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Section: Research Program

Mechanistic learning

When studying the dynamics of a given marker, say the HIV concentration in the blood (HIV viral load), one can for instance use descriptive models summarizing the dynamics over time in term of slopes of the trajectories [56]. These slopes can be compared between treatment groups or according to patients' characteristics. Another way for analyzing these data is to define a mathematical model based on the biological knowledge of what drives HIV dynamics. In this case, it is mainly the availability of target cells (the CD4+ T lymphocytes), the production and death rates of infected cells and the clearance of the viral particles that impact the dynamics. Then, a mathematical model most often based on ordinary differential equations (ODE) can be written [48]. Estimating the parameters of this model to fit observed HIV viral load gave a crucial insight in HIV pathogenesis as it revealed the very short half-life of the virions and infected cells and therefore a very high turnover of the virus, making mutations a very frequent event [47].

Having a good mechanistic model in a biomedical context such as HIV infection opens doors to various applications beyond a good understanding of the data. Global and individual predictions can be excellent because of the external validity of a model based on main biological mechanisms. Control theory may serve for defining optimal interventions or optimal designs to evaluate new interventions [40]. Finally, these models can capture explicitly the complex relationship between several processes that change over time and may therefore challenge other proposed approaches such as marginal structural models to deal with causal associations in epidemiology [39].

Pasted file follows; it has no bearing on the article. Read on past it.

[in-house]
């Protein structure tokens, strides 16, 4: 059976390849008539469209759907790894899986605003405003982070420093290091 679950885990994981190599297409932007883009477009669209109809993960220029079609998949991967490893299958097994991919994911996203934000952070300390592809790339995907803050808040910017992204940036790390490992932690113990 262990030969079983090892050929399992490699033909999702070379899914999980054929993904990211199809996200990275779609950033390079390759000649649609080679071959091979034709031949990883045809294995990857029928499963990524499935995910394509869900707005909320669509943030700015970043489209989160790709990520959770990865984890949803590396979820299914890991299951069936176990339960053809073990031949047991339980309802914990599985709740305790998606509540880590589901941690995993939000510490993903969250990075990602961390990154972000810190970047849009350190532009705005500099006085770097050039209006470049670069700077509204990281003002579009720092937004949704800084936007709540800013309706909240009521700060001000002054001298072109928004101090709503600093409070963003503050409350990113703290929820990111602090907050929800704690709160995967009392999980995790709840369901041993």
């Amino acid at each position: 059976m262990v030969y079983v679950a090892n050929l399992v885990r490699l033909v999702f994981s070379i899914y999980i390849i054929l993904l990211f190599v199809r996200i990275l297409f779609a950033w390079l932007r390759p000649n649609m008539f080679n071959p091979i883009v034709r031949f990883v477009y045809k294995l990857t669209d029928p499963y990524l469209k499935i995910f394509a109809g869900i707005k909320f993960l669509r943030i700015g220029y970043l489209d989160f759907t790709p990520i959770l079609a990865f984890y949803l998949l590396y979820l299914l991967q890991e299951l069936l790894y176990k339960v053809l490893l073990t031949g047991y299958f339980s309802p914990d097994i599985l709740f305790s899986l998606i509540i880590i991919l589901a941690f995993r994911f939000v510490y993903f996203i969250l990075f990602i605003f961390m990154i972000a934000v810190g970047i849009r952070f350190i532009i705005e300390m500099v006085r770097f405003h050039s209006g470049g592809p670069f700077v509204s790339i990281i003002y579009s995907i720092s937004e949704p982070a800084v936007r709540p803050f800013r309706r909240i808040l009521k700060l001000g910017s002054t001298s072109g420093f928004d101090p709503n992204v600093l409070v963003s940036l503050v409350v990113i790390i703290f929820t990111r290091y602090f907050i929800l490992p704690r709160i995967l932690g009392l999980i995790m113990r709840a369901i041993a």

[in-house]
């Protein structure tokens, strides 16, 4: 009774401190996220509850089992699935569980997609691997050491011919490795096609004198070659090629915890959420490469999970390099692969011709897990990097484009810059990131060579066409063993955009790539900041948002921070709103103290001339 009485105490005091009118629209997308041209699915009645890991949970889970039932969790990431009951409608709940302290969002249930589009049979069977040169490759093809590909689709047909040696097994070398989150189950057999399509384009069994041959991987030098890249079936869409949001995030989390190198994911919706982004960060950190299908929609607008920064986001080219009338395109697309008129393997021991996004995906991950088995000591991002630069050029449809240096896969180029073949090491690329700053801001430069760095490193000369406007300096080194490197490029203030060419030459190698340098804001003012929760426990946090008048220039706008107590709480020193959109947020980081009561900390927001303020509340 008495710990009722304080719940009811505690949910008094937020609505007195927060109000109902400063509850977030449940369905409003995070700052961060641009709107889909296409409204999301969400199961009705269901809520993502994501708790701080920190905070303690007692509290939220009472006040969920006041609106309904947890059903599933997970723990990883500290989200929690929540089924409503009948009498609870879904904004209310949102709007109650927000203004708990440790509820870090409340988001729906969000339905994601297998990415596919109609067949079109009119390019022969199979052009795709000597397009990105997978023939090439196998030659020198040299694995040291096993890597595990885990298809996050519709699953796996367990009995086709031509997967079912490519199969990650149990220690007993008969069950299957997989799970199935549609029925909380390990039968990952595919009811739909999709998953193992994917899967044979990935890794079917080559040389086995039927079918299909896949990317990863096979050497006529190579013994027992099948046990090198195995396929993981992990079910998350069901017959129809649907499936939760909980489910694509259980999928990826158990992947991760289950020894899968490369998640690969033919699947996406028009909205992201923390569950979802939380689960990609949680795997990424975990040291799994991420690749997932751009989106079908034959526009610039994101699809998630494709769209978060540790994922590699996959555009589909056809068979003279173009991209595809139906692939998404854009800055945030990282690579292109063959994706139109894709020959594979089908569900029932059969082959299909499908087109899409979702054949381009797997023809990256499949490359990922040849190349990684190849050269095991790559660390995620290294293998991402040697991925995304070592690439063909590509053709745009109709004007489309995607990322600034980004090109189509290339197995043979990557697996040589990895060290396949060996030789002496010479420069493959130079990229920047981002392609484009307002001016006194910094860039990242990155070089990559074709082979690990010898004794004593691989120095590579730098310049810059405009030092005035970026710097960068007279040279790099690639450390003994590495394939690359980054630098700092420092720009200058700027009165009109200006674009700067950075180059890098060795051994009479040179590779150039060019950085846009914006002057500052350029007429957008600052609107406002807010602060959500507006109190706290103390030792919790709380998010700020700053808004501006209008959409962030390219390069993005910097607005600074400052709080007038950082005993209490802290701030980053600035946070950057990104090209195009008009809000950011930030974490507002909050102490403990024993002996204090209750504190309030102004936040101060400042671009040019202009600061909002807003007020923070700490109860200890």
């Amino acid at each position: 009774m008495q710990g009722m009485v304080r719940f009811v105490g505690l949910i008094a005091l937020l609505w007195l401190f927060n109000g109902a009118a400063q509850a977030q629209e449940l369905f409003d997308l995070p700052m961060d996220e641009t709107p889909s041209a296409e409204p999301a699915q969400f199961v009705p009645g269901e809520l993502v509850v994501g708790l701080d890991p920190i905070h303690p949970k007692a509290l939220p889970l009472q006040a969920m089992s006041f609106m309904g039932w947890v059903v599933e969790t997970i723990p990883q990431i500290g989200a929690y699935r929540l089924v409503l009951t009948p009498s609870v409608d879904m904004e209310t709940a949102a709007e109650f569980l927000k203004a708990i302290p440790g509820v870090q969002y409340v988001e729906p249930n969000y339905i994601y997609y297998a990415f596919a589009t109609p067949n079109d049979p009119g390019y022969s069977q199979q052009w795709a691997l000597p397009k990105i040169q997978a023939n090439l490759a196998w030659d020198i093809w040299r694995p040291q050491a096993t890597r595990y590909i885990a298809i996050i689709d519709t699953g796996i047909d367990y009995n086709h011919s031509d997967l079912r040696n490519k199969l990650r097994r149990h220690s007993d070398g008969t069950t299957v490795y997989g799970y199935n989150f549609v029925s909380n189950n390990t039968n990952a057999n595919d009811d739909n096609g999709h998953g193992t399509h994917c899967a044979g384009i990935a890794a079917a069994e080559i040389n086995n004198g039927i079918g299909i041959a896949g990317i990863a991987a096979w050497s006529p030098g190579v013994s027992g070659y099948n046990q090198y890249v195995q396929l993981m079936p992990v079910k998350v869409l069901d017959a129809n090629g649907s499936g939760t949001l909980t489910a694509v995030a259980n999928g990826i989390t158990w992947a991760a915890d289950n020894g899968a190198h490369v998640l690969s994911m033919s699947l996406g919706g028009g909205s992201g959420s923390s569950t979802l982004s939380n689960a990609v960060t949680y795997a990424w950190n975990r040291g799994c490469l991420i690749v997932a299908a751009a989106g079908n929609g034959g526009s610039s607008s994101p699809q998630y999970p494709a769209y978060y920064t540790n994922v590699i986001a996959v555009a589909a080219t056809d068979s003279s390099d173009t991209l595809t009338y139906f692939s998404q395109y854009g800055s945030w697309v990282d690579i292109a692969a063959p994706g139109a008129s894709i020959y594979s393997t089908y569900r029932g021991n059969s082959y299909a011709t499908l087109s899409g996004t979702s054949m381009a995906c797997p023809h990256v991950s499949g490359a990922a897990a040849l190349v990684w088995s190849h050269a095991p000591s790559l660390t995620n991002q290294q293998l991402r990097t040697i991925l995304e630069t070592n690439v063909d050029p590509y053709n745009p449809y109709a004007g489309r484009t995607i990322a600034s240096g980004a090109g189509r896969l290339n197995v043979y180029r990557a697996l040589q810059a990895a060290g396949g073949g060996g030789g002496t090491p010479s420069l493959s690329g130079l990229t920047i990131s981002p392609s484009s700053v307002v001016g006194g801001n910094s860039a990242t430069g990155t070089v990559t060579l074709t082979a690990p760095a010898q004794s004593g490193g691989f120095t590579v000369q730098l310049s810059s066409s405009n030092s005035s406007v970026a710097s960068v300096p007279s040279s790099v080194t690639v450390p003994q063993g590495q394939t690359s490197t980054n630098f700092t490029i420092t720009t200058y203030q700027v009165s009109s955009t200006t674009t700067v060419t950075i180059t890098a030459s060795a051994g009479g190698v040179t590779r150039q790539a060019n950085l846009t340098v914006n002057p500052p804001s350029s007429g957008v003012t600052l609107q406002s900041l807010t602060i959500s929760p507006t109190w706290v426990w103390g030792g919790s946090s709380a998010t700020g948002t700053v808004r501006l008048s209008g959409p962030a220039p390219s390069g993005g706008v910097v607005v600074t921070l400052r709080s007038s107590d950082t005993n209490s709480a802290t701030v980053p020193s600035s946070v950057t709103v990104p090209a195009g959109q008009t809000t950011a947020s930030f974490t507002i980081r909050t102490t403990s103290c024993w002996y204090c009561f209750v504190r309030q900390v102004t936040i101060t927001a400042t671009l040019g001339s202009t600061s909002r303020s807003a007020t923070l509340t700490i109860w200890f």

Therefore, we postulate that this type of model could be very useful in the context of our research that is in complex biological systems. The definition of the model needs to identify the parameter values that fit the data. In clinical research this is challenging because data are sparse, and often unbalanced, coming from populations of subjects. A substantial inter-individual variability is always present and needs to be accounted as this is the main source of information. Although many approaches have been developed to estimate the parameters of non-linear mixed models [51], [59], [43], [49], [44], [58], the difficulty associated with the complexity of ODE models and the sparsity of the data leading to identifiability issues need further research.

Furthermore, the availability of data for each individual (see below) leads to a new challenge in this area. The structural model can easily be much more complex and the observation model may need to integrate much more markers.